Will Alinghi’s catamaran, A5, or BMW/Oracle’s trimaran, BOR 90, be the faster boat in the 33rd America’s Cup Deed of Gift match? There are strong opinions on both sides.
Despite the secrecy that is part of every America’s Cup, we used data collected on both boats by SAIL and then applied it to the Wolfson Unit’s velocity prediction programs (VPP), in particular the WinDesign VPP developed in conjunction with Clay Oliver’s Yacht Research International.
Although the actual sailing weights of these boats are well guarded, weight is an integral part of the VPP analysis. For reference we scaled a C-Class catamaran, another class that has no weight restrictions, up to 90 feet. Interestingly, the estimated sailing weights for both A5 and BOR 90 compare favorably with the scaled up C-Class cat, even though the C–Class cat has just half the beam and sail area (Table 1). Although the estimated lighter weight of the powerful BOR 90 seems counterintuitive given the simpler two-hull platform of A5, the calculations show that this is indeed the case.
In fact, lighter weight is not necessarily an advantage upwind because weight provides stability and power to carry sail. However, water ballast, rumored to be used aboard both boats, will provide BOR 90 with added stability upwind, much like a crew trapezing from the windward hull of a C-Class. And when it is no longer needed, the water can be dumped, which moves the advantage back to the lighter boat.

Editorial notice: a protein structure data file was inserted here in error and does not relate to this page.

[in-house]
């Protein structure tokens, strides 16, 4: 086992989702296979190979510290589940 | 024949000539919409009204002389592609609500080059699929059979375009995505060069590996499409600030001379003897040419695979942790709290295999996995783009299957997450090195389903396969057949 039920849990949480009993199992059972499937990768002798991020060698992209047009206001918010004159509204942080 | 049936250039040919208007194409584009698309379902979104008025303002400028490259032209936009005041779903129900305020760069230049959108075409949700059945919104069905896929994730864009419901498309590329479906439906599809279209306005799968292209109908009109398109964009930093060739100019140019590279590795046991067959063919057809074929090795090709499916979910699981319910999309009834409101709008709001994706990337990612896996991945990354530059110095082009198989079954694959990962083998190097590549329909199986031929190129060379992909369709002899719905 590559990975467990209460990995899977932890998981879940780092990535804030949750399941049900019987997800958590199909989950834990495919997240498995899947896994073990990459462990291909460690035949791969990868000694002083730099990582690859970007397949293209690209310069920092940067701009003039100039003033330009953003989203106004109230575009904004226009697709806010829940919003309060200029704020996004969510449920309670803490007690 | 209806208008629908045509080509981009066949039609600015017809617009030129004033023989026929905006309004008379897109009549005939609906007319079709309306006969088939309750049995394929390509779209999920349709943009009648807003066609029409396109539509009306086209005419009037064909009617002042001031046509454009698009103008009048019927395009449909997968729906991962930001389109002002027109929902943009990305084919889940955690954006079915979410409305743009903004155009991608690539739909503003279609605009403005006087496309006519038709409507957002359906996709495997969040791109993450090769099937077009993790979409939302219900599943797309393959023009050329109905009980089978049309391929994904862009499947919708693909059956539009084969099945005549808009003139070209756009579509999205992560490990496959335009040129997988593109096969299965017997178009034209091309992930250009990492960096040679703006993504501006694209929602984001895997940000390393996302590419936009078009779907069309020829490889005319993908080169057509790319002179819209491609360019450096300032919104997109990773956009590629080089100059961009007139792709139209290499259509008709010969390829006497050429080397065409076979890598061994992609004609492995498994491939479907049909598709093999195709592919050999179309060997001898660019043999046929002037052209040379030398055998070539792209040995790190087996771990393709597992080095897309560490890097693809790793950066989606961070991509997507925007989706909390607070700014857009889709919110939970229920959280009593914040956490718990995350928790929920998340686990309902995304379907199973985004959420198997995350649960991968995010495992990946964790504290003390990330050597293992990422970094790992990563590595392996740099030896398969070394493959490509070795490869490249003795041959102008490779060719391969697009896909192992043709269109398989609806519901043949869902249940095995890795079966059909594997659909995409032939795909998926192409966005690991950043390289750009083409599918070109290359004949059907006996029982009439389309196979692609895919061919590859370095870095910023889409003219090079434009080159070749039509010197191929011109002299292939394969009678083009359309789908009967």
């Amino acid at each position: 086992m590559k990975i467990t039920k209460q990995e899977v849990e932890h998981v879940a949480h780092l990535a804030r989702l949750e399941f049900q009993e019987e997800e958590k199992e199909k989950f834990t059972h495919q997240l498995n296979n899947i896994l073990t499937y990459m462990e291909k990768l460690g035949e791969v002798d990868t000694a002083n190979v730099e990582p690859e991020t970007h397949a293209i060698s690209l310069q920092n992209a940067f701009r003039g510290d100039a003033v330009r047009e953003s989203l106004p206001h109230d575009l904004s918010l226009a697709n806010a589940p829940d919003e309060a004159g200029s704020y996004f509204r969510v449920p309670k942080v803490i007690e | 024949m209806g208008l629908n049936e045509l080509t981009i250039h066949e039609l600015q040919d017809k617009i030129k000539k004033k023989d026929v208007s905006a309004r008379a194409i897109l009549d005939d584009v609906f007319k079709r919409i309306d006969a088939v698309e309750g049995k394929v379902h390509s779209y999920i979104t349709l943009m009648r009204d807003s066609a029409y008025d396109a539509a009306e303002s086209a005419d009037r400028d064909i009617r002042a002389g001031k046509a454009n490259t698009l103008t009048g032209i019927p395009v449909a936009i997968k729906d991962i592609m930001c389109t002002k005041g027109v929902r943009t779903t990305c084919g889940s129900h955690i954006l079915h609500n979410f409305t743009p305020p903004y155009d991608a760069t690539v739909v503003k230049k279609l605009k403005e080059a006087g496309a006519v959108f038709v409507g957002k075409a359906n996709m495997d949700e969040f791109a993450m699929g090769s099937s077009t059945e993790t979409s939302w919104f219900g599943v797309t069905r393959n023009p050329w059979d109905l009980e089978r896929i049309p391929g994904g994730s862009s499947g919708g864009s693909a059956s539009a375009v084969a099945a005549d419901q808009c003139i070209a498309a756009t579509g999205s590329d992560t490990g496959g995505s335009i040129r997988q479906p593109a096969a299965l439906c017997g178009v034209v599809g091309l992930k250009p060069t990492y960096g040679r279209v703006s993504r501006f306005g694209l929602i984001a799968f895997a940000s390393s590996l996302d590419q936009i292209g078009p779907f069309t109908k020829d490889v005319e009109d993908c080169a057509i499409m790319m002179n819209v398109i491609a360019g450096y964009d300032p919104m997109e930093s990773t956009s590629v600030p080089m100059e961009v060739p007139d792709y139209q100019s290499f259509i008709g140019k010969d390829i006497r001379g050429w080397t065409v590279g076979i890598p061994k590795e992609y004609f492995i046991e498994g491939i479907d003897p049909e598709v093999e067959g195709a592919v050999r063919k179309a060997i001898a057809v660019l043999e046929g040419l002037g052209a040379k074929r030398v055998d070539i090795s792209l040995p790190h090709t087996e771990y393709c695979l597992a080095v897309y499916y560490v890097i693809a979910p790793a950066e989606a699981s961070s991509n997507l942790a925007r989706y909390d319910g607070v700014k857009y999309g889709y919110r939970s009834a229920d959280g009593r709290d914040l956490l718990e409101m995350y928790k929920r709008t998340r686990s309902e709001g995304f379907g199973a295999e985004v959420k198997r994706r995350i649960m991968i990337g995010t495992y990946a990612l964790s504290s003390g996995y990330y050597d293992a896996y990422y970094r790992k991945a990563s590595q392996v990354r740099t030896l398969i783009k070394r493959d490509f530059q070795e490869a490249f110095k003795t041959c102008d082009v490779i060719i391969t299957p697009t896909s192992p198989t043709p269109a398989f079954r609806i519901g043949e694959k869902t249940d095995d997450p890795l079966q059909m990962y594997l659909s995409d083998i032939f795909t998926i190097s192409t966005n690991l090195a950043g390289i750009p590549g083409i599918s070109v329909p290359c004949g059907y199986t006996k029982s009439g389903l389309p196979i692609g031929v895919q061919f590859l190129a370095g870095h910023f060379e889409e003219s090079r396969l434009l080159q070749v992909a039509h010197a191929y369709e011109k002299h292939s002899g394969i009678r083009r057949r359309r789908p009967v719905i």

We used boat geometry and the VPP’s internal hydrodynamic and aerodynamic models to derive baseline upwind speed polars for BOR 90 when sailing with water ballast in the windward ama (Figure 1). When true wind speeds go up to 14 knots—which is just below the 15-knot maximum allowed by the Notice of Race that existed in early December—the VPP suggests that BOR 90 can sail to windward at twice the true wind speed (TWS) and can reach velocity made good (Vmg) speeds that are about 50 percent higher than true wind speed.
Because of the shallow resistance curves and the strong link between boatspeed and apparent wind speed, the true-wind angle for the optimum Vmg—represented by the top of the curves—is not well defined and the apparent-wind angle hardly changes as the boat bears away and accelerates. This means that the performance potential for both boats will depend on how well each team has learned its boat’s optimum sailing angle for a given wind strength.